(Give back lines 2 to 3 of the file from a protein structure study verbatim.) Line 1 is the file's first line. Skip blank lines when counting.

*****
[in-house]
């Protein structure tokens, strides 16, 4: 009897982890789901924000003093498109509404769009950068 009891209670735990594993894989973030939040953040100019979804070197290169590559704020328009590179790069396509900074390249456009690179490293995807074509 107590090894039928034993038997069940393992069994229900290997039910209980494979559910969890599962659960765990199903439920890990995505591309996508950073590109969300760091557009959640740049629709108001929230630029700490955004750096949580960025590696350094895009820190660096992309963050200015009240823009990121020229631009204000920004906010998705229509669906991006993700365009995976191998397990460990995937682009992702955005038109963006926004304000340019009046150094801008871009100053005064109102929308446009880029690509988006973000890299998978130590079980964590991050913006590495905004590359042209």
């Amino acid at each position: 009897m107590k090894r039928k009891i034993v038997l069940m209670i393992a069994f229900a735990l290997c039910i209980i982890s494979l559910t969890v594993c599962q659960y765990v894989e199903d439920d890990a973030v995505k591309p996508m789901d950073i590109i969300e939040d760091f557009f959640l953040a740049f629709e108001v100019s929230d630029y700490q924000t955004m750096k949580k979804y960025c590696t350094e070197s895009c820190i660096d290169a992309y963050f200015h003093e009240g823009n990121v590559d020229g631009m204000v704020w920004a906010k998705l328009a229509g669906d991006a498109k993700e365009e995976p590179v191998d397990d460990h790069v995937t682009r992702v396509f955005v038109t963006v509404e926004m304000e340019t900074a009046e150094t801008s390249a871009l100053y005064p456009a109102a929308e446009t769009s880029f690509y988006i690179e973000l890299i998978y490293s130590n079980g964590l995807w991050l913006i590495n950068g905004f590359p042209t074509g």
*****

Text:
């Protein structure tokens, strides 16, 4: 009897982890789901924000003093498109509404769009950068 009891209670735990594993894989973030939040953040100019979804070197290169590559704020328009590179790069396509900074390249456009690179490293995807074509 107590090894039928034993038997069940393992069994229900290997039910209980494979559910969890599962659960765990199903439920890990995505591309996508950073590109969300760091557009959640740049629709108001929230630029700490955004750096949580960025590696350094895009820190660096992309963050200015009240823009990121020229631009204000920004906010998705229509669906991006993700365009995976191998397990460990995937682009992702955005038109963006926004304000340019009046150094801008871009100053005064109102929308446009880029690509988006973000890299998978130590079980964590991050913006590495905004590359042209």
């Amino acid at each position: 009897m107590k090894r039928k009891i034993v038997l069940m209670i393992a069994f229900a735990l290997c039910i209980i982890s494979l559910t969890v594993c599962q659960y765990v894989e199903d439920d890990a973030v995505k591309p996508m789901d950073i590109i969300e939040d760091f557009f959640l953040a740049f629709e108001v100019s929230d630029y700490q924000t955004m750096k949580k979804y960025c590696t350094e070197s895009c820190i660096d290169a992309y963050f200015h003093e009240g823009n990121v590559d020229g631009m204000v704020w920004a906010k998705l328009a229509g669906d991006a498109k993700e365009e995976p590179v191998d397990d460990h790069v995937t682009r992702v396509f955005v038109t963006v509404e926004m304000e340019t900074a009046e150094t801008s390249a871009l100053y005064p456009a109102a929308e446009t769009s880029f690509y988006i690179e973000l890299i998978y490293s130590n079980g964590l995807w991050l913006i590495n950068g905004f590359p042209t074509g």